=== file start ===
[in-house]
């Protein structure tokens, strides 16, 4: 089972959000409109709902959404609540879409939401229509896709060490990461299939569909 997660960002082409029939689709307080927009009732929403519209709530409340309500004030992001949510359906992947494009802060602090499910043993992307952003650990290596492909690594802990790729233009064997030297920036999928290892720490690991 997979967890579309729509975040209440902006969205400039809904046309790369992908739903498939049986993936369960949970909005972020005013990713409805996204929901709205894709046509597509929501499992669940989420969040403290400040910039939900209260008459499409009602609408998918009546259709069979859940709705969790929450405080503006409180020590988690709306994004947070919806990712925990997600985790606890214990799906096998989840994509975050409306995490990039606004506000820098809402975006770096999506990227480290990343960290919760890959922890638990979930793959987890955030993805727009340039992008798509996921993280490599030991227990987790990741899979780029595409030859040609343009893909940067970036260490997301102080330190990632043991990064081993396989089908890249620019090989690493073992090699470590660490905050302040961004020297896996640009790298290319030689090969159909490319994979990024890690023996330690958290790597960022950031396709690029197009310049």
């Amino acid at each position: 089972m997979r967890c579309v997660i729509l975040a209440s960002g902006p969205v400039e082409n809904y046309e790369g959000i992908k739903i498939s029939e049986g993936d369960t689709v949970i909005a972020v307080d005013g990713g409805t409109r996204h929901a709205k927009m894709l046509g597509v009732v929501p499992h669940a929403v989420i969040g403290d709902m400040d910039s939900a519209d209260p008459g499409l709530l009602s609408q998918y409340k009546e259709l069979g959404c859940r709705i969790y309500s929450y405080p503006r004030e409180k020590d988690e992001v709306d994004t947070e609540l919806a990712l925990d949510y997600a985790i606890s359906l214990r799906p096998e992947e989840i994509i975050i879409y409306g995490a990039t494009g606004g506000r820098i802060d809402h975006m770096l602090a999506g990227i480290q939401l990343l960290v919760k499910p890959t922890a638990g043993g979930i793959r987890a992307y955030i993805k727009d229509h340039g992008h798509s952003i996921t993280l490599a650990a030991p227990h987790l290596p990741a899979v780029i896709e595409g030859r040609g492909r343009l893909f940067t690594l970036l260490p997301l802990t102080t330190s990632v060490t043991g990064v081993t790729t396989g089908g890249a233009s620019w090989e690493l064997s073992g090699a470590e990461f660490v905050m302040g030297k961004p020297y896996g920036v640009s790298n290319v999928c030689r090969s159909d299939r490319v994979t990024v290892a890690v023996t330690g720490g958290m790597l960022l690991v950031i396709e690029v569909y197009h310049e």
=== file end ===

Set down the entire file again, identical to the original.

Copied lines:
[in-house]
């Protein structure tokens, strides 16, 4: 089972959000409109709902959404609540879409939401229509896709060490990461299939569909 997660960002082409029939689709307080927009009732929403519209709530409340309500004030992001949510359906992947494009802060602090499910043993992307952003650990290596492909690594802990790729233009064997030297920036999928290892720490690991 997979967890579309729509975040209440902006969205400039809904046309790369992908739903498939049986993936369960949970909005972020005013990713409805996204929901709205894709046509597509929501499992669940989420969040403290400040910039939900209260008459499409009602609408998918009546259709069979859940709705969790929450405080503006409180020590988690709306994004947070919806990712925990997600985790606890214990799906096998989840994509975050409306995490990039606004506000820098809402975006770096999506990227480290990343960290919760890959922890638990979930793959987890955030993805727009340039992008798509996921993280490599030991227990987790990741899979780029595409030859040609343009893909940067970036260490997301102080330190990632043991990064081993396989089908890249620019090989690493073992090699470590660490905050302040961004020297896996640009790298290319030689090969159909490319994979990024890690023996330690958290790597960022950031396709690029197009310049």
């Amino acid at each position: 089972m997979r967890c579309v997660i729509l975040a209440s960002g902006p969205v400039e082409n809904y046309e790369g959000i992908k739903i498939s029939e049986g993936d369960t689709v949970i909005a972020v307080d005013g990713g409805t409109r996204h929901a709205k927009m894709l046509g597509v009732v929501p499992h669940a929403v989420i969040g403290d709902m400040d910039s939900a519209d209260p008459g499409l709530l009602s609408q998918y409340k009546e259709l069979g959404c859940r709705i969790y309500s929450y405080p503006r004030e409180k020590d988690e992001v709306d994004t947070e609540l919806a990712l925990d949510y997600a985790i606890s359906l214990r799906p096998e992947e989840i994509i975050i879409y409306g995490a990039t494009g606004g506000r820098i802060d809402h975006m770096l602090a999506g990227i480290q939401l990343l960290v919760k499910p890959t922890a638990g043993g979930i793959r987890a992307y955030i993805k727009d229509h340039g992008h798509s952003i996921t993280l490599a650990a030991p227990h987790l290596p990741a899979v780029i896709e595409g030859r040609g492909r343009l893909f940067t690594l970036l260490p997301l802990t102080t330190s990632v060490t043991g990064v081993t790729t396989g089908g890249a233009s620019w090989e690493l064997s073992g090699a470590e990461f660490v905050m302040g030297k961004p020297y896996g920036v640009s790298n290319v999928c030689r090969s159909d299939r490319v994979t990024v290892a890690v023996t330690g720490g958290m790597l960022l690991v950031i396709e690029v569909y197009h310049e």